year = "2015",
month = "1",
day = "22",
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isbn = "not assigned",
publisher = "BME",
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booktitle = "5th Dutch Conference on Bio-Medical Engineering, BME 2015",

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Weenk, D, van Beijnum, BJF, Goaied, S, Baten, CTM, Hermens, HJ & Veltink, PH 2015, On-body inertial sensor location recognition. in 5th Dutch Conference on Bio-Medical Engineering, BME 2015. BME, Egmond aan Zee, The Netherlands, pp. -, 5th Dutch Bio-Medical Engineering Conference, BME 2015, Egmond aan Zee, Netherlands, 22/01/15.

On-body inertial sensor location recognition. / Weenk, D.; van Beijnum, Bernhard J.F.; Goaied, Salma; Baten, Christian T.M.; Hermens, Hermanus J.; Veltink, Petrus H.

5th Dutch Conference on Bio-Medical Engineering, BME 2015. Egmond aan Zee, The Netherlands : BME, 2015. p. -.

Research output: Chapter in Book/Report/Conference proceedingConference contributionAcademic

TY - GEN

T1 - On-body inertial sensor location recognition

AU - Weenk, D.

AU - van Beijnum, Bernhard J.F.

AU - Goaied, Salma

AU - Baten, Christian T.M.

AU - Hermens, Hermanus J.

AU - Veltink, Petrus H.

PY - 2015/1/22

Y1 - 2015/1/22

N2 - Introduction and past research: In previous work we presented an algorithm for automatically identifying the body segment to which an inertial sensor is attached during walking [1]. Using this method, the set-up of inertial motion capture systems becomes easier and attachment errors are avoided. The user can place (wireless) inertial sensors on arbitrary body segments. Then, after walking for a few steps, the segment to which each sensor is attached is identified automatically. To classify the sensors, a decision tree was trained using ranked features extracted from magnitudes, x- y- and z-components of accelerations, angular velocities and angular accelerations. Method: Drawback of using ranking and correlation coefficients as features is that information from different sensors needs to be combined. Therefore we started looking into a new method using the same data and the same extracted features as in [1], but without using the ranking and the correlation coefficients between different sensors. Instead of a decision tree, we used logistic regression for classifying the sensors [2]. Unlike decision trees, with logistic regression a probability is calculated for each body part on which the sensor can be placed. To develop a method that works for different activities of daily living, we recorded 18 activities of ten healthy subjects using 17 inertial sensors. Walking at different speeds, sit to stand, lying down, grasping objects, jumping, walking stairs and cycling were recorded. The goal is – based on the data of single sensor — to predict the body segment to which this sensor is attached, for different activities of daily living. Results: A logistic regression classifier was developed and tested with 10-fold crossvalidation using 31 walking trials of ten healthy subjects. In the case of a full-body configuration 482 of a total of 527 (31 x 17) sensors were correctly classified (91.5%). Discussion: Using our algorithm it is possible to create an intelligent sensor, which can determine its own location on the body. The data of the measurements of different daily-life activities is currently being analysed. In addition, we will look into the possibility of simultaneously predicting the on-body location of each sensor and the performed activity.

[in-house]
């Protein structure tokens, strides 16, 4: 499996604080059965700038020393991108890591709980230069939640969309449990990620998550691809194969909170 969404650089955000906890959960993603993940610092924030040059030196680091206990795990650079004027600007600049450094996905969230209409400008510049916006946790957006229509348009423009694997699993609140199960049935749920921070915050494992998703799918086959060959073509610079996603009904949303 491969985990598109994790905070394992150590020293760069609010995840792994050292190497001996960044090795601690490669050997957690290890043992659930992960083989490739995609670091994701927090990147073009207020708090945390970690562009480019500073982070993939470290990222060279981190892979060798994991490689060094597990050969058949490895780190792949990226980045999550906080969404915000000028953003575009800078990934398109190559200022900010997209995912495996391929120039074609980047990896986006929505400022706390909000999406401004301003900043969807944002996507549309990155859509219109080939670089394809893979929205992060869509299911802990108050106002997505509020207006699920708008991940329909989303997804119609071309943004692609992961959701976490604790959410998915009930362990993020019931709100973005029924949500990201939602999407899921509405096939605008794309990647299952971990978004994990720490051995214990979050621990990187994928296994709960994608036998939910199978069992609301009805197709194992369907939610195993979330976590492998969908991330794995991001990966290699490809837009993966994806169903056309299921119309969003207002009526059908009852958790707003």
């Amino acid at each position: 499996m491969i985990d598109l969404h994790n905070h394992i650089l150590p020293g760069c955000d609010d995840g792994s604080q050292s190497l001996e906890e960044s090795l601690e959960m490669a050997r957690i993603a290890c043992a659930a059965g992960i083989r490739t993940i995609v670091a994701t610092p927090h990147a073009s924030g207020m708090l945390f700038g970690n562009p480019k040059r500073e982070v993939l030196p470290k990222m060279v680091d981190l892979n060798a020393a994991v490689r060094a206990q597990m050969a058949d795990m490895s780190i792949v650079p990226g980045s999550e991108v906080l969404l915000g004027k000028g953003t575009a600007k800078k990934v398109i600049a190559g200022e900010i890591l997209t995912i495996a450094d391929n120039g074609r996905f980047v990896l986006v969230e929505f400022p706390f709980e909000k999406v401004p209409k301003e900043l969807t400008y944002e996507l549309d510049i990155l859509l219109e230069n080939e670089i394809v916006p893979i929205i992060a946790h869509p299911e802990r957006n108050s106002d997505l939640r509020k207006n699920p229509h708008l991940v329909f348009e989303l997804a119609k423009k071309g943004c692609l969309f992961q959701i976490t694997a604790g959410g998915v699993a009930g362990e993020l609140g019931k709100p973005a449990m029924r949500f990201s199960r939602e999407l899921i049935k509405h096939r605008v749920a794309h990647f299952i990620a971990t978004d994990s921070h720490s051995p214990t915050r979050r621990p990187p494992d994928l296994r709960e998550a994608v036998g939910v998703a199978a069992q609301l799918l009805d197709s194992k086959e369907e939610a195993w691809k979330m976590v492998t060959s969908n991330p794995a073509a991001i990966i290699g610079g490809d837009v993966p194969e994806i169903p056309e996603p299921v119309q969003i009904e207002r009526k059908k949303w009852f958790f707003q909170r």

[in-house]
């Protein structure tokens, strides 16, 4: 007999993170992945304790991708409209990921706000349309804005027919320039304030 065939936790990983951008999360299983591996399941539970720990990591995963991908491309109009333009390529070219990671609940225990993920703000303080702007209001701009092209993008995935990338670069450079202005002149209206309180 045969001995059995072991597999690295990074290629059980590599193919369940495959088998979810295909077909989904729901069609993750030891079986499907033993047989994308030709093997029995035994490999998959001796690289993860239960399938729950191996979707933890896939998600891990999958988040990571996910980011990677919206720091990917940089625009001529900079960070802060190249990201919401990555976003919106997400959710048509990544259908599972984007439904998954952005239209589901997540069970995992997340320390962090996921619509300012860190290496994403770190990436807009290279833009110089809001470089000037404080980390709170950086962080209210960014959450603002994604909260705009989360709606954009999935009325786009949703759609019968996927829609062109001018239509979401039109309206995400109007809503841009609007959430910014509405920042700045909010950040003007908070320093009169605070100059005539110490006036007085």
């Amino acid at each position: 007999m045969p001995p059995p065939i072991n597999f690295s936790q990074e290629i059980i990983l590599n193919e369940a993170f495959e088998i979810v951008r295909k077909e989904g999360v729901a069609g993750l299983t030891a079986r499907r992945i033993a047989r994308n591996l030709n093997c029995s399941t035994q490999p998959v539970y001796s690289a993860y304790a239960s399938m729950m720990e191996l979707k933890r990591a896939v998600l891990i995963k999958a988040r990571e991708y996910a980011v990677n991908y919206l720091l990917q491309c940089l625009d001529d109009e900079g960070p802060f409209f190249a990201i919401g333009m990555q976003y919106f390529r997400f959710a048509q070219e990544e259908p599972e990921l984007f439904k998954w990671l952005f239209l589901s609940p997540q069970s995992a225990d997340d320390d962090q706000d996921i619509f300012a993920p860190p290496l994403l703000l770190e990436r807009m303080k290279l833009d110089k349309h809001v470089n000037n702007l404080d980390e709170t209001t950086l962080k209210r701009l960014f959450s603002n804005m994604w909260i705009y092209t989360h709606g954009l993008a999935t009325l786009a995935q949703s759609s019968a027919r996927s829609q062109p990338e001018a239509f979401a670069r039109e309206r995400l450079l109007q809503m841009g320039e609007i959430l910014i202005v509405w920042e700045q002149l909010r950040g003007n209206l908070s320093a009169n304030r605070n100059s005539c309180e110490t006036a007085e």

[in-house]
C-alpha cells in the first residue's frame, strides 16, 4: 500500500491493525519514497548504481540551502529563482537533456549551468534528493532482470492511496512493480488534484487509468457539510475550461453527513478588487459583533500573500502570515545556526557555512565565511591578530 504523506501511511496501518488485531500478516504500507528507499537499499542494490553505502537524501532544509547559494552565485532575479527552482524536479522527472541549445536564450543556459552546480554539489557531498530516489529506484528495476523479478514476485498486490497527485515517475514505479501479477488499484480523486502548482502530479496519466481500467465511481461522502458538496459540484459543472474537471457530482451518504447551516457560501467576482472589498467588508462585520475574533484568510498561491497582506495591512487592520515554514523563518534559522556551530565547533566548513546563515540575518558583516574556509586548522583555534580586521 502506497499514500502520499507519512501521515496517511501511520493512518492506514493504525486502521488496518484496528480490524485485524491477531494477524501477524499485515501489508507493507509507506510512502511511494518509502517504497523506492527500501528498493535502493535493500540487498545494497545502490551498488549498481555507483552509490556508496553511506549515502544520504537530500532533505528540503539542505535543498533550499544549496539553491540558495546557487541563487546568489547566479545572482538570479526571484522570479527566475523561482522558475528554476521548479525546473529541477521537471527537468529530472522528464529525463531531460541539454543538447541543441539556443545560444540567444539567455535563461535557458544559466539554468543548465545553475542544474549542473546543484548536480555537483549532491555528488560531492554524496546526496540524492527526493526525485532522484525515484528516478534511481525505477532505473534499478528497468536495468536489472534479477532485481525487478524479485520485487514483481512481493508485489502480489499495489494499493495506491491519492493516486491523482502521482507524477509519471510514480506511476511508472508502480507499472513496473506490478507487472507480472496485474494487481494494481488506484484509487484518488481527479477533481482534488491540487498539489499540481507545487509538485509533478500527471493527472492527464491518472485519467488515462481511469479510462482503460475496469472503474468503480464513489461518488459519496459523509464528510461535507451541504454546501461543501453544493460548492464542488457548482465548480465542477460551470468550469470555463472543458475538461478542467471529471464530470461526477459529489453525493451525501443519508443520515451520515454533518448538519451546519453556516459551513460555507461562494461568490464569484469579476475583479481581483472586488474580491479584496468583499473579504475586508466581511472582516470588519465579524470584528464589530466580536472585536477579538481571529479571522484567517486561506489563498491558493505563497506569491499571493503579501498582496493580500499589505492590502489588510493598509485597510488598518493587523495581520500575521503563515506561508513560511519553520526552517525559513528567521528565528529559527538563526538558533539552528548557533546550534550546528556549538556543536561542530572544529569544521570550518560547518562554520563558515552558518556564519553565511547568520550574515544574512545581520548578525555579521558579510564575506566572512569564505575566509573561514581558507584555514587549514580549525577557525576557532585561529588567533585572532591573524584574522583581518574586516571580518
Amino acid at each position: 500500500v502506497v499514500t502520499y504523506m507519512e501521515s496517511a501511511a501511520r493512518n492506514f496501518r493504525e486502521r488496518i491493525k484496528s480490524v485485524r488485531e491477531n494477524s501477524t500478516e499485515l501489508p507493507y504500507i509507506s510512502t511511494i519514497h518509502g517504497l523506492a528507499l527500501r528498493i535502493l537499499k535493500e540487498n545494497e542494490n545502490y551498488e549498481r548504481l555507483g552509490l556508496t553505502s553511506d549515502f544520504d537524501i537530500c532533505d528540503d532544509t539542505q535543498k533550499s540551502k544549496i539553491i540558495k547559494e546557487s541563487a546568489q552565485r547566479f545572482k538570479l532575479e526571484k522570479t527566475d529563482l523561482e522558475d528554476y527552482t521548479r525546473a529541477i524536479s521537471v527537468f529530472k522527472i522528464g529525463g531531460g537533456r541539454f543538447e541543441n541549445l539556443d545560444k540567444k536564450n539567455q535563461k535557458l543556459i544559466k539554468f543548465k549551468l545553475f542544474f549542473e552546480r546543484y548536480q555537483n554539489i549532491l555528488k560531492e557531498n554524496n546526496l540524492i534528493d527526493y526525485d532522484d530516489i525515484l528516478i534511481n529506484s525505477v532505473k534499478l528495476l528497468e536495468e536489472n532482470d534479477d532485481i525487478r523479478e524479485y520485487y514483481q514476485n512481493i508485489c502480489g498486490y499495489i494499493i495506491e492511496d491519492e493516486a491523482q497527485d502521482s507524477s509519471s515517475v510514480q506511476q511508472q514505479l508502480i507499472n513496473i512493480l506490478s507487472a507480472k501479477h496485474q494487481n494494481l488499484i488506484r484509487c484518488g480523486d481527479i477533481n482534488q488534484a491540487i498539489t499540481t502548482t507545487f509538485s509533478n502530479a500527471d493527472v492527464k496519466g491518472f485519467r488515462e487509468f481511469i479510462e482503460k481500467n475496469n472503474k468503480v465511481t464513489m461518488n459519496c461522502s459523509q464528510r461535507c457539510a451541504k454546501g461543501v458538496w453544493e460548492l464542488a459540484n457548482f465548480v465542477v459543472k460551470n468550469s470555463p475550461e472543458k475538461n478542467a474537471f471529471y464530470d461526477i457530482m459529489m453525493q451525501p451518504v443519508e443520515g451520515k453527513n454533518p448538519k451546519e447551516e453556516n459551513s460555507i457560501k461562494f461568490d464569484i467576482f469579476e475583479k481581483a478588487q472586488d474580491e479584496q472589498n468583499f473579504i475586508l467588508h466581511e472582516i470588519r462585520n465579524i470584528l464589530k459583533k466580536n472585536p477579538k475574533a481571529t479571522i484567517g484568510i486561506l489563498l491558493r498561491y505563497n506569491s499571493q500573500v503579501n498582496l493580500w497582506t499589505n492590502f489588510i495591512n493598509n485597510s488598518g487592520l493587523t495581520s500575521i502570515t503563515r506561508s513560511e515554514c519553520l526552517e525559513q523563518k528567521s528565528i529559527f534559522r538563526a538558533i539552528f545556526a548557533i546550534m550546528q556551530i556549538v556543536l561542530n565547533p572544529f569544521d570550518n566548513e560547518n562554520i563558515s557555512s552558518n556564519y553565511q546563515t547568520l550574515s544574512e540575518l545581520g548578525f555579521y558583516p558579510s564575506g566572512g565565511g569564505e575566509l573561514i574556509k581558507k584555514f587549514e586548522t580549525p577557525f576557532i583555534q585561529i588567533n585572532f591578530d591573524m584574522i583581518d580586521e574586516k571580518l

AB - Introduction and past research: In previous work we presented an algorithm for automatically identifying the body segment to which an inertial sensor is attached during walking [1]. Using this method, the set-up of inertial motion capture systems becomes easier and attachment errors are avoided. The user can place (wireless) inertial sensors on arbitrary body segments. Then, after walking for a few steps, the segment to which each sensor is attached is identified automatically. To classify the sensors, a decision tree was trained using ranked features extracted from magnitudes, x- y- and z-components of accelerations, angular velocities and angular accelerations. Method: Drawback of using ranking and correlation coefficients as features is that information from different sensors needs to be combined. Therefore we started looking into a new method using the same data and the same extracted features as in [1], but without using the ranking and the correlation coefficients between different sensors. Instead of a decision tree, we used logistic regression for classifying the sensors [2]. Unlike decision trees, with logistic regression a probability is calculated for each body part on which the sensor can be placed. To develop a method that works for different activities of daily living, we recorded 18 activities of ten healthy subjects using 17 inertial sensors. Walking at different speeds, sit to stand, lying down, grasping objects, jumping, walking stairs and cycling were recorded. The goal is – based on the data of single sensor — to predict the body segment to which this sensor is attached, for different activities of daily living. Results: A logistic regression classifier was developed and tested with 10-fold crossvalidation using 31 walking trials of ten healthy subjects. In the case of a full-body configuration 482 of a total of 527 (31 x 17) sensors were correctly classified (91.5%). Discussion: Using our algorithm it is possible to create an intelligent sensor, which can determine its own location on the body. The data of the measurements of different daily-life activities is currently being analysed. In addition, we will look into the possibility of simultaneously predicting the on-body location of each sensor and the performed activity.

KW - EWI-25690

KW - METIS-312493

KW - IR-94112

M3 - Conference contribution

SN - not assigned

SP - -

BT - 5th Dutch Conference on Bio-Medical Engineering, BME 2015

PB - BME

CY - Egmond aan Zee, The Netherlands

ER -

Weenk D, van Beijnum BJF, Goaied S, Baten CTM, Hermens HJ, Veltink PH. On-body inertial sensor location recognition. In 5th Dutch Conference on Bio-Medical Engineering, BME 2015. Egmond aan Zee, The Netherlands: BME. 2015. p. -